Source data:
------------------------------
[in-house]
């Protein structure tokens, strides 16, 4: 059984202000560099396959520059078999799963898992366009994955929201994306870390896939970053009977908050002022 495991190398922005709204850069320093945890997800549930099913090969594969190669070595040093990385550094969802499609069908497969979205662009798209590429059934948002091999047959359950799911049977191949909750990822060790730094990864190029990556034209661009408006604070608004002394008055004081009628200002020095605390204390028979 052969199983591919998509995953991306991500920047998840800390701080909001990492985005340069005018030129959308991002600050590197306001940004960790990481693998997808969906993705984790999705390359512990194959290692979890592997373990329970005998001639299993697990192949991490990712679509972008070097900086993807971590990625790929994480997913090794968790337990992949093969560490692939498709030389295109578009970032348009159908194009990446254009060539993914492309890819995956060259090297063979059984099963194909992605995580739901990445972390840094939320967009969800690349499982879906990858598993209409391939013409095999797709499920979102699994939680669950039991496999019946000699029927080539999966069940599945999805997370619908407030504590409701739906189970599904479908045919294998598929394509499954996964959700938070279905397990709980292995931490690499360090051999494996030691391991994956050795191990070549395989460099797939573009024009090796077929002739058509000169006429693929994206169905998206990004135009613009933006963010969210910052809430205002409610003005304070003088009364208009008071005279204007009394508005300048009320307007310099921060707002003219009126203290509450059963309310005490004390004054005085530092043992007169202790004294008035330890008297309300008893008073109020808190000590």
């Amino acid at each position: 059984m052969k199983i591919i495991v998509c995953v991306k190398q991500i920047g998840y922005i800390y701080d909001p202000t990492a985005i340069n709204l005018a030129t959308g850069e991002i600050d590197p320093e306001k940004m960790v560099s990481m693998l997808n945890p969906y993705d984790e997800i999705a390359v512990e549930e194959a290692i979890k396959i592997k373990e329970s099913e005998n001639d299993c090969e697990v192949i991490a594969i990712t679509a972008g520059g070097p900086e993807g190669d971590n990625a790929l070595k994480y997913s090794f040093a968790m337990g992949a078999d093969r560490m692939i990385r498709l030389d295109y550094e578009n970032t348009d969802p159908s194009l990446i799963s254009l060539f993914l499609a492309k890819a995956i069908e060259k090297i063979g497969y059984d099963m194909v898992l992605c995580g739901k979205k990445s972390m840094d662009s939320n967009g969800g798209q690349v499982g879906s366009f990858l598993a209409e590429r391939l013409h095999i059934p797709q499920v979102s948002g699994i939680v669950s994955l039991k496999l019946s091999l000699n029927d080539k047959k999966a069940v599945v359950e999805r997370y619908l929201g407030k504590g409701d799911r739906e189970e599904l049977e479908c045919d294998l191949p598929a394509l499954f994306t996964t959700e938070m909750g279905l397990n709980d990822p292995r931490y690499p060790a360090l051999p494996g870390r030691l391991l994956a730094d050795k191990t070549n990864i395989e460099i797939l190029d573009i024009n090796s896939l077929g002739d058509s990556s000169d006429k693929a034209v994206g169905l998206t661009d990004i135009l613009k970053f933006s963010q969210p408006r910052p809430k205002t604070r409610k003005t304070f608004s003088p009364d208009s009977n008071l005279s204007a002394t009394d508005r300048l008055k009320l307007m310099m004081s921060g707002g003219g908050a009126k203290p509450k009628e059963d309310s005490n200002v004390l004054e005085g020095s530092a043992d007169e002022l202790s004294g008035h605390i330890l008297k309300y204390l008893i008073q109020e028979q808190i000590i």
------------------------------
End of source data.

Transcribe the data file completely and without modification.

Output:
[in-house]
């Protein structure tokens, strides 16, 4: 059984202000560099396959520059078999799963898992366009994955929201994306870390896939970053009977908050002022 495991190398922005709204850069320093945890997800549930099913090969594969190669070595040093990385550094969802499609069908497969979205662009798209590429059934948002091999047959359950799911049977191949909750990822060790730094990864190029990556034209661009408006604070608004002394008055004081009628200002020095605390204390028979 052969199983591919998509995953991306991500920047998840800390701080909001990492985005340069005018030129959308991002600050590197306001940004960790990481693998997808969906993705984790999705390359512990194959290692979890592997373990329970005998001639299993697990192949991490990712679509972008070097900086993807971590990625790929994480997913090794968790337990992949093969560490692939498709030389295109578009970032348009159908194009990446254009060539993914492309890819995956060259090297063979059984099963194909992605995580739901990445972390840094939320967009969800690349499982879906990858598993209409391939013409095999797709499920979102699994939680669950039991496999019946000699029927080539999966069940599945999805997370619908407030504590409701739906189970599904479908045919294998598929394509499954996964959700938070279905397990709980292995931490690499360090051999494996030691391991994956050795191990070549395989460099797939573009024009090796077929002739058509000169006429693929994206169905998206990004135009613009933006963010969210910052809430205002409610003005304070003088009364208009008071005279204007009394508005300048009320307007310099921060707002003219009126203290509450059963309310005490004390004054005085530092043992007169202790004294008035330890008297309300008893008073109020808190000590």
């Amino acid at each position: 059984m052969k199983i591919i495991v998509c995953v991306k190398q991500i920047g998840y922005i800390y701080d909001p202000t990492a985005i340069n709204l005018a030129t959308g850069e991002i600050d590197p320093e306001k940004m960790v560099s990481m693998l997808n945890p969906y993705d984790e997800i999705a390359v512990e549930e194959a290692i979890k396959i592997k373990e329970s099913e005998n001639d299993c090969e697990v192949i991490a594969i990712t679509a972008g520059g070097p900086e993807g190669d971590n990625a790929l070595k994480y997913s090794f040093a968790m337990g992949a078999d093969r560490m692939i990385r498709l030389d295109y550094e578009n970032t348009d969802p159908s194009l990446i799963s254009l060539f993914l499609a492309k890819a995956i069908e060259k090297i063979g497969y059984d099963m194909v898992l992605c995580g739901k979205k990445s972390m840094d662009s939320n967009g969800g798209q690349v499982g879906s366009f990858l598993a209409e590429r391939l013409h095999i059934p797709q499920v979102s948002g699994i939680v669950s994955l039991k496999l019946s091999l000699n029927d080539k047959k999966a069940v599945v359950e999805r997370y619908l929201g407030k504590g409701d799911r739906e189970e599904l049977e479908c045919d294998l191949p598929a394509l499954f994306t996964t959700e938070m909750g279905l397990n709980d990822p292995r931490y690499p060790a360090l051999p494996g870390r030691l391991l994956a730094d050795k191990t070549n990864i395989e460099i797939l190029d573009i024009n090796s896939l077929g002739d058509s990556s000169d006429k693929a034209v994206g169905l998206t661009d990004i135009l613009k970053f933006s963010q969210p408006r910052p809430k205002t604070r409610k003005t304070f608004s003088p009364d208009s009977n008071l005279s204007a002394t009394d508005r300048l008055k009320l307007m310099m004081s921060g707002g003219g908050a009126k203290p509450k009628e059963d309310s005490n200002v004390l004054e005085g020095s530092a043992d007169e002022l202790s004294g008035h605390i330890l008297k309300y204390l008893i008073q109020e028979q808190i000590i």